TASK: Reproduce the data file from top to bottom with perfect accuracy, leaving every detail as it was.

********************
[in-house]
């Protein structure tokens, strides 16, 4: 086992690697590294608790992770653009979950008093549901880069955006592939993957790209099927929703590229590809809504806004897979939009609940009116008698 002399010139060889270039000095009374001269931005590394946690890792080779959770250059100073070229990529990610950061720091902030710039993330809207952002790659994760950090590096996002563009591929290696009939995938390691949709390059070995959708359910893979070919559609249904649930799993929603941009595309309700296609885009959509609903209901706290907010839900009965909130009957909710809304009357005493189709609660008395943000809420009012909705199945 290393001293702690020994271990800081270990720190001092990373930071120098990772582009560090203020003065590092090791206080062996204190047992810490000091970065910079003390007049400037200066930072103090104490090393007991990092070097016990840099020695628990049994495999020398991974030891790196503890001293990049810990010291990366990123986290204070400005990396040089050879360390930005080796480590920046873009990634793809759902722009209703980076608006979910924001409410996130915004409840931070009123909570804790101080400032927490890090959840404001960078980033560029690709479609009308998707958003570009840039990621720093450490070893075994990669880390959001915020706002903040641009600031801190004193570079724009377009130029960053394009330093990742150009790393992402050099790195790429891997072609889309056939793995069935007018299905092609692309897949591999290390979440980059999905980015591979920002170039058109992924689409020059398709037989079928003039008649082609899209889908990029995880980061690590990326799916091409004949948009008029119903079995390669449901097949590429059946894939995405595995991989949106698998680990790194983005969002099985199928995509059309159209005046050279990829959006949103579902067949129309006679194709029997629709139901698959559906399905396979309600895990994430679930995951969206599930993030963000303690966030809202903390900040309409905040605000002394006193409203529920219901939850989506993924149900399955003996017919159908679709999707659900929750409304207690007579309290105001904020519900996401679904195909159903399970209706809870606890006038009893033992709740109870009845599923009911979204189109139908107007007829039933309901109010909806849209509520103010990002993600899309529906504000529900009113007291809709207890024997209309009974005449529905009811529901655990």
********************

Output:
[in-house]
């Protein structure tokens, strides 16, 4: 086992690697590294608790992770653009979950008093549901880069955006592939993957790209099927929703590229590809809504806004897979939009609940009116008698 002399010139060889270039000095009374001269931005590394946690890792080779959770250059100073070229990529990610950061720091902030710039993330809207952002790659994760950090590096996002563009591929290696009939995938390691949709390059070995959708359910893979070919559609249904649930799993929603941009595309309700296609885009959509609903209901706290907010839900009965909130009957909710809304009357005493189709609660008395943000809420009012909705199945 290393001293702690020994271990800081270990720190001092990373930071120098990772582009560090203020003065590092090791206080062996204190047992810490000091970065910079003390007049400037200066930072103090104490090393007991990092070097016990840099020695628990049994495999020398991974030891790196503890001293990049810990010291990366990123986290204070400005990396040089050879360390930005080796480590920046873009990634793809759902722009209703980076608006979910924001409410996130915004409840931070009123909570804790101080400032927490890090959840404001960078980033560029690709479609009308998707958003570009840039990621720093450490070893075994990669880390959001915020706002903040641009600031801190004193570079724009377009130029960053394009330093990742150009790393992402050099790195790429891997072609889309056939793995069935007018299905092609692309897949591999290390979440980059999905980015591979920002170039058109992924689409020059398709037989079928003039008649082609899209889908990029995880980061690590990326799916091409004949948009008029119903079995390669449901097949590429059946894939995405595995991989949106698998680990790194983005969002099985199928995509059309159209005046050279990829959006949103579902067949129309006679194709029997629709139901698959559906399905396979309600895990994430679930995951969206599930993030963000303690966030809202903390900040309409905040605000002394006193409203529920219901939850989506993924149900399955003996017919159908679709999707659900929750409304207690007579309290105001904020519900996401679904195909159903399970209706809870606890006038009893033992709740109870009845599923009911979204189109139908107007007829039933309901109010909806849209509520103010990002993600899309529906504000529900009113007291809709207890024997209309009974005449529905009811529901655990």